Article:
In our previous discussions, we delved into the aviation industry’s evolving stance on climate change, particularly spotlighting the commendable measures undertaken by Deutsche Lufthansa AG. Meanwhile, as the conversation around sustainable air travel increases, the sector gears toward more eco-conscious decisions. Furthermore, as environmental concerns intensify, the aviation sector is pivotal. Given this, and with the urgency to decarbonize becoming palpable, airlines and stakeholders are increasingly focusing on innovative technologies and fuels. They aim to slash carbon emissions in the coming decades substantially. Lastly, the International Air Transport Association (IATA) states that critical policies from 2023 to 2050 will be paramount in steering this green transformation.
1. Sustainable Aviation Fuel (SAF)
Traditional jet fuel has long powered our global fleet, but its carbon emissions have been a growing concern. Enter SAF, a game-changing biofuel with the potential to minimize our carbon footprint significantly. How? SAF’s life cycle greenhouse gas (GHG) emissions are considerably lower than that of conventional jet fuel, and some production techniques even boast a net-negative GHG impact.
Neste, a global leader from Finland, exemplifies this trend with its pioneering solution, the Neste MY Sustainable Aviation Fuel™. It offers a staggering reduction in GHG emissions by up to 80% compared to fossil jet fuel. And with giants like Air France-KLM, Lufthansa, and Delta onboard, it’s clear that SAF is one of the keys to reshaping the future of flying.
2. Direct Air Carbon Capture & Storage (DACCS)
Beyond fuels, emerging technologies like DACCS offer hope. DAC technologies can extract CO2 directly from the air, making them versatile tools in our carbon-neutral mission. With aviation heavyweights like Airbus, AirFrance-KLM, and Lufthansa showing keen interest, the feasibility of integrating DACCS on a global scale looks promising.
In 2022, Airbus and seven airline companies signalled their intention to explore the purchase of carbon capture credits to counterbalance flight emissions. The involved airlines are Air Canada, AirFrance-KLM, easyJet, International Airlines Group (IAG), LATAM Airlines, Lufthansa Group, and Virgin Atlantic. These entities aim to deliberate on potentially securing verified carbon removal credits by the start of 2025.
3. The Hydrogen Frontier
Hydrogen’s potential to revolutionize aviation is clear. As an energy source, when sourced renewably, it could obliterate CO2 emissions during flight.
The benefits of hydrogen as an onboard energy source are evident: when derived from renewable sources, it can entirely negate CO2 emissions during flight and throughout its energy life cycle. Utilizing hydrogen in fuel cells results in zero-emission propulsion, eliminating NOx and particle emissions. If burned in a turbine engine, it yields minimal particle emissions and fewer NOx emissions, given the combustion system is fine-tuned. However, burning hydrogen produces more water vapour. Given these variances in emissions at flight altitudes compared to standard ‘drop-in’ fuels, a thorough evaluation is essential to understand hydrogen’s total climatic implications when used in combustion engines.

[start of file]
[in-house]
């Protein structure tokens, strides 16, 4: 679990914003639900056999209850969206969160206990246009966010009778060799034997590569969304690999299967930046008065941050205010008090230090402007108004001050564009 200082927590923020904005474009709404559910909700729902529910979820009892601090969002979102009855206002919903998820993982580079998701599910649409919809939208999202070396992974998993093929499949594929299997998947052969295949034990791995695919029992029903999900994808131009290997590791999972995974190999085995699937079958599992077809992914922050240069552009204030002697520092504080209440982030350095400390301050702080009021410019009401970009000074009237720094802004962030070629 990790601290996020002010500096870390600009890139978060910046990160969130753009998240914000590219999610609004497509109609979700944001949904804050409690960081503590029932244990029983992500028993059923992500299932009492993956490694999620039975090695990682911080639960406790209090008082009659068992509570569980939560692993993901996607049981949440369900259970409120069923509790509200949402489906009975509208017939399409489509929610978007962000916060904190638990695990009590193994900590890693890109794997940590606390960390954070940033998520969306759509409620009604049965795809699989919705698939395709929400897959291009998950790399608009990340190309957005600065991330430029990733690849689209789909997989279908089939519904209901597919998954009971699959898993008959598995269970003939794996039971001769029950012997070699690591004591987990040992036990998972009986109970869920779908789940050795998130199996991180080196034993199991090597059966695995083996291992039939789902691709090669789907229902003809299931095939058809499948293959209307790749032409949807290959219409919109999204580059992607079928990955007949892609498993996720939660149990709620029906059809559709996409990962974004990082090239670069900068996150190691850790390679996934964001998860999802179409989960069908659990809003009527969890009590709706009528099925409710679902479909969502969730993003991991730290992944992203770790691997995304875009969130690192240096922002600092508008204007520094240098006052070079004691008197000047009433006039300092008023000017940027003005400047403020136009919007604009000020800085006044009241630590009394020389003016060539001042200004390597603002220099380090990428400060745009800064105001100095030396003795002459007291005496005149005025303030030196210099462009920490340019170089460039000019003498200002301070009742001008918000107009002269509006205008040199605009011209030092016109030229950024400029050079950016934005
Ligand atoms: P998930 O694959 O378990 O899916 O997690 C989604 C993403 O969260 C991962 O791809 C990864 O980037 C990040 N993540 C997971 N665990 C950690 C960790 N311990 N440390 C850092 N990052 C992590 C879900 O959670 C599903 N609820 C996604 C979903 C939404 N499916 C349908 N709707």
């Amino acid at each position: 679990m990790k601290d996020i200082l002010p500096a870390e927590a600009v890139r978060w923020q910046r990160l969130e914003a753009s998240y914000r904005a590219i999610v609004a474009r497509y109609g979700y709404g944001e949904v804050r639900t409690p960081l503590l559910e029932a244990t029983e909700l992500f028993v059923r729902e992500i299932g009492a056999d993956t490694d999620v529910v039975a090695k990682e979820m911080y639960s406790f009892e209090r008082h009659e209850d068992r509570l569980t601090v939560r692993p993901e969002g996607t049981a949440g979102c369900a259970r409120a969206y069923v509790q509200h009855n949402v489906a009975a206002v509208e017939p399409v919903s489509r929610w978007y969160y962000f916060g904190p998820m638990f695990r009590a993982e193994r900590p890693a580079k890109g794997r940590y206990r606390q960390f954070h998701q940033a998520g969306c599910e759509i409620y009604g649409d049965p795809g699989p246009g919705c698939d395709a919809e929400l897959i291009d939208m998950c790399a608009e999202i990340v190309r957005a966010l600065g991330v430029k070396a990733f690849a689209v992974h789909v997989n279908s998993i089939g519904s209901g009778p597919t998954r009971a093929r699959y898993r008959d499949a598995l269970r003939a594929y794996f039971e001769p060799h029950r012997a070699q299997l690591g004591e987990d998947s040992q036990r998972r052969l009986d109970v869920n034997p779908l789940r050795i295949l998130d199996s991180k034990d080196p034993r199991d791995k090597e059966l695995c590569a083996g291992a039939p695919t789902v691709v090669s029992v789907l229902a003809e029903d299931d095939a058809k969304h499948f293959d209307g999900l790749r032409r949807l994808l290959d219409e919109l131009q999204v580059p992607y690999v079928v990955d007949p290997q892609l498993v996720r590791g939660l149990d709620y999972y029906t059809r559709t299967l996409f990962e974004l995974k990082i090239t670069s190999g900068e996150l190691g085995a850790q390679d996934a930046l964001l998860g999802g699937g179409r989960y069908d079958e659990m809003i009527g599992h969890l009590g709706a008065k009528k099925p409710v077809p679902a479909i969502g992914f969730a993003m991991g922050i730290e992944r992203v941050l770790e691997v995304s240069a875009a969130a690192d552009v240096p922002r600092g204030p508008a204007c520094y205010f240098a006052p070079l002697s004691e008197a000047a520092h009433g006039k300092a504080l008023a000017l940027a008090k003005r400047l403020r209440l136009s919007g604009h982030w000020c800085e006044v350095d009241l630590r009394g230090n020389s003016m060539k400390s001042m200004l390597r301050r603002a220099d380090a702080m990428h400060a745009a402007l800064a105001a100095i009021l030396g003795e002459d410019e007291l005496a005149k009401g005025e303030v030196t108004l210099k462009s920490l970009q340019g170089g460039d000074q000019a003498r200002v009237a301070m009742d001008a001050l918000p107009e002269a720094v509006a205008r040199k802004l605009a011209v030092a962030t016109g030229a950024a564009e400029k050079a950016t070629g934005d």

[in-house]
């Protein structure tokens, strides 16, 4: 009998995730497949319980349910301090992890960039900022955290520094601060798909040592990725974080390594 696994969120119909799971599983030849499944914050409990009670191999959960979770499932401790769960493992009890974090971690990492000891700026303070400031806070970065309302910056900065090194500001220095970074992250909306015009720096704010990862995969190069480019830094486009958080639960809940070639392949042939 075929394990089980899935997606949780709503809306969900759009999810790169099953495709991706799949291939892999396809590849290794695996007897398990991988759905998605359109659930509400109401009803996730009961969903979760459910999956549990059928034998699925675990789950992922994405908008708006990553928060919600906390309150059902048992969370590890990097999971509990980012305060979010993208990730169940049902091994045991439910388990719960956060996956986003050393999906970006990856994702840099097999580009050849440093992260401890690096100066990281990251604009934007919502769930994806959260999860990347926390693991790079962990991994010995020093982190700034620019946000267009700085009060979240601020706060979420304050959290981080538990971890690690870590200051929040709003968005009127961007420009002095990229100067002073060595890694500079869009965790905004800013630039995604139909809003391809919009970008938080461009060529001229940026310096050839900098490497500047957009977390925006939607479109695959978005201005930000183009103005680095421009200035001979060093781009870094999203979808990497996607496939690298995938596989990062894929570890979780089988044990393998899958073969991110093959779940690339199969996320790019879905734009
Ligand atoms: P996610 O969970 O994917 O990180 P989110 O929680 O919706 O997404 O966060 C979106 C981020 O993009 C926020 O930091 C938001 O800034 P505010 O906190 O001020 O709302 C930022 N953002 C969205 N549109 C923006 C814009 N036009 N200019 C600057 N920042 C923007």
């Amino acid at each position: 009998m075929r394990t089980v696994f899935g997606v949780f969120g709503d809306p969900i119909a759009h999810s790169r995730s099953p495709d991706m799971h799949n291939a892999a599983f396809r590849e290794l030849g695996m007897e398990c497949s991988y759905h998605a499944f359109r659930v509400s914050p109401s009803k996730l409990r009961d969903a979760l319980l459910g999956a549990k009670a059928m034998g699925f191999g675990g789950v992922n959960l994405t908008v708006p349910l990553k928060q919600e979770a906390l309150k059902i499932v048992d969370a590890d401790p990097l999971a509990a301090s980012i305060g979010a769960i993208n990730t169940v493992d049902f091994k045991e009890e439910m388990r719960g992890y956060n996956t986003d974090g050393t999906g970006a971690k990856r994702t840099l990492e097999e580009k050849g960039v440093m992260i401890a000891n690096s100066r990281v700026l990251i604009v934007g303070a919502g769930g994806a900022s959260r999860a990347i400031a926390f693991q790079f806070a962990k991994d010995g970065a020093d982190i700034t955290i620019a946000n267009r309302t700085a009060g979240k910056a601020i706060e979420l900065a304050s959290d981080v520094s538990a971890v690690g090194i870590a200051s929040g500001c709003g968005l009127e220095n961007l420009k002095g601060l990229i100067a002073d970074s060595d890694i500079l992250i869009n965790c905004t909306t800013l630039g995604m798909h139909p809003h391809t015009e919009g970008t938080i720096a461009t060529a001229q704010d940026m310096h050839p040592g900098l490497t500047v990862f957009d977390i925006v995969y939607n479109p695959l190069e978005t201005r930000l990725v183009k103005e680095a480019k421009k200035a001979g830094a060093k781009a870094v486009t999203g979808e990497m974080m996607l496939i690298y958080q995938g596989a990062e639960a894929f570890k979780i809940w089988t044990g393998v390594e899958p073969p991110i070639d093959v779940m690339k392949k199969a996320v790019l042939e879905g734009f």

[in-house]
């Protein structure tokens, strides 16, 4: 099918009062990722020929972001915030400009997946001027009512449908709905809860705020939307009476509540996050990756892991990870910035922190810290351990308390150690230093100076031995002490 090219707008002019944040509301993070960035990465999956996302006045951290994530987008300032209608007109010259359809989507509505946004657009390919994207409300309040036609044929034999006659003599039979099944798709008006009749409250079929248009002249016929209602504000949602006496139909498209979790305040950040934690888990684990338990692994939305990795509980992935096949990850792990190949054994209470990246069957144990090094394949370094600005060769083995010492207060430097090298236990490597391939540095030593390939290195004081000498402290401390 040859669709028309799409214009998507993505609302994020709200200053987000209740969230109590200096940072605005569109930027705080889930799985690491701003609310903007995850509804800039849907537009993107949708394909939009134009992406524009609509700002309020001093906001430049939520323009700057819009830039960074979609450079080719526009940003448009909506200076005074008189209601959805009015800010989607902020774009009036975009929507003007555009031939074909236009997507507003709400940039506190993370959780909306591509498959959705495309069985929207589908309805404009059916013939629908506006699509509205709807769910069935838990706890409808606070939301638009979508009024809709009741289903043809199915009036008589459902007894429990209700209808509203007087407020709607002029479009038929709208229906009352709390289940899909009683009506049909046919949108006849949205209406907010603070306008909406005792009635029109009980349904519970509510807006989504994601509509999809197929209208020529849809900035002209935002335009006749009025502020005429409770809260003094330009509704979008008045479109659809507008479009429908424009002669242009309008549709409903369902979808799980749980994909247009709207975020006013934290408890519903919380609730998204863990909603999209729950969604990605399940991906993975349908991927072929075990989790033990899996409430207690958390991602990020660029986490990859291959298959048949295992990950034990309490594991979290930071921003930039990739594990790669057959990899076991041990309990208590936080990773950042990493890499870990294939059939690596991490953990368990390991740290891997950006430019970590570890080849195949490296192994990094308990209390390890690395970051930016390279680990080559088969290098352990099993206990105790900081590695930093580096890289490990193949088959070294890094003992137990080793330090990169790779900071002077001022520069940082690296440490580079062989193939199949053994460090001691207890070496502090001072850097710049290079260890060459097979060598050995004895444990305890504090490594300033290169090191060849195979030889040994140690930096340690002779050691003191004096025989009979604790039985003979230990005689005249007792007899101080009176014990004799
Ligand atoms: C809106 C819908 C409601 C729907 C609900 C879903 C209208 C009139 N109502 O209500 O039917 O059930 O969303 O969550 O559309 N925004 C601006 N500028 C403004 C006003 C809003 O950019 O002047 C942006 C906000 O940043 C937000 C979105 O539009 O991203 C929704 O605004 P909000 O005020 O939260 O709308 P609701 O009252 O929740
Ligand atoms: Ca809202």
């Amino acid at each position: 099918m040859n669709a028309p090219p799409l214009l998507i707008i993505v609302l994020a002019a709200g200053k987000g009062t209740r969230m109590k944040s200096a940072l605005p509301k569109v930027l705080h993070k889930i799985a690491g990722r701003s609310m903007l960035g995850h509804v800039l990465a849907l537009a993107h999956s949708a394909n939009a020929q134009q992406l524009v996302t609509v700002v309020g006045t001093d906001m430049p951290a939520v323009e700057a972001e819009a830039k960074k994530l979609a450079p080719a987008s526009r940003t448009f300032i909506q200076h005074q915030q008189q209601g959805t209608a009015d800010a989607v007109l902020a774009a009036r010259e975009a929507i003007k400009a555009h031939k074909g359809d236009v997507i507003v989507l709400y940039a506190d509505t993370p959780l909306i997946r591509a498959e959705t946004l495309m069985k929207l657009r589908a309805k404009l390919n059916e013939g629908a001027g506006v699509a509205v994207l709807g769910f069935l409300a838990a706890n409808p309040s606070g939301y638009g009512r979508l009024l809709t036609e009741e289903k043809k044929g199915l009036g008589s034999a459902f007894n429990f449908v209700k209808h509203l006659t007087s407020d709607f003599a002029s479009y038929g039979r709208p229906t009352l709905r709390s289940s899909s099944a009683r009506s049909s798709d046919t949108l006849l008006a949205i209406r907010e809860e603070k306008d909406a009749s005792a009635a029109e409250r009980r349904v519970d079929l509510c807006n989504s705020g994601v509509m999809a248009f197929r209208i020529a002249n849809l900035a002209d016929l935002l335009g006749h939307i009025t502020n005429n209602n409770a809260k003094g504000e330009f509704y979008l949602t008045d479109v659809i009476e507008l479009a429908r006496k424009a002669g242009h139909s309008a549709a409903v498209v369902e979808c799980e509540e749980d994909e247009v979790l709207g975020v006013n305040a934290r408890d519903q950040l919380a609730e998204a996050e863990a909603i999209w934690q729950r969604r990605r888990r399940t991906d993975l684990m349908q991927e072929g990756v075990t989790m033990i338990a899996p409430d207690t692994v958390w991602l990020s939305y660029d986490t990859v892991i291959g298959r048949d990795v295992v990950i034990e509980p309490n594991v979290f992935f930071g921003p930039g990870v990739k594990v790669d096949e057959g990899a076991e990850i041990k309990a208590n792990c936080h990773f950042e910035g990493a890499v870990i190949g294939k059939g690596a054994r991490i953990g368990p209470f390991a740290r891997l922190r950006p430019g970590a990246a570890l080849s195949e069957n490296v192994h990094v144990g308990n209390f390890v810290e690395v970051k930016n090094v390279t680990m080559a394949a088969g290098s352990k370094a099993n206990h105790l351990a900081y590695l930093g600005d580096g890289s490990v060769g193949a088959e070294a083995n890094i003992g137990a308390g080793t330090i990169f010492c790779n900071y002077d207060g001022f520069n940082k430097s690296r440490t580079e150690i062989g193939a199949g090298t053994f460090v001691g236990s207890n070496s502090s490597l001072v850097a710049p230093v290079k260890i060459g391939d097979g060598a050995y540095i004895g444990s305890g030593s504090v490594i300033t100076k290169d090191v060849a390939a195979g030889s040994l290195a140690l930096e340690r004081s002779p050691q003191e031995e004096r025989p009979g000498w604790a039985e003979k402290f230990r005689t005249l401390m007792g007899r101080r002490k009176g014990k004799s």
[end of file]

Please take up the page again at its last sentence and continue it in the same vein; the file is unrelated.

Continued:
Airbus stands at the forefront, diving deep into research on hydrogen propulsion systems, emphasizing hydrogen combustion and fuel cells. However, as with any groundbreaking technology, challenges exist, from storage concerns to integration into commercial flights.
4. The Rise of Electric Aircraft
The dream of an electric sky is inching closer to reality. Electric aircraft, powered by rechargeable batteries and motors, promise zero carbon emissions.
An electric plane operates entirely on electricity, foregoing jet fuel for rechargeable lithium-ion batteries and electric motors emitting no carbon. Typically, these aircraft can cover distances up to 1,000 miles on a single charge. Power alternatives for these planes encompass solar, grid, wireless power transmission, or even a blended approach combining electric with combustion engines.
As technological advancements continue, soon, we may witness planes soaring through the skies, powered purely by electricity.
While we take another look at Alice, the all-electric plane that completed its inaugural test flight, marking a significant step for carbon-free aviation.
The horizon of 2050 may seem distant, but the task at hand is monumental. A net-zero CO2 emission future for aviation demands unwavering commitment and collaboration. While innovation in aircraft technology and SAF holds immense promise, the onus is equally on timely and effective policies. We can only envisage green skies ahead with the combined efforts of the industry, regulators, and policymakers.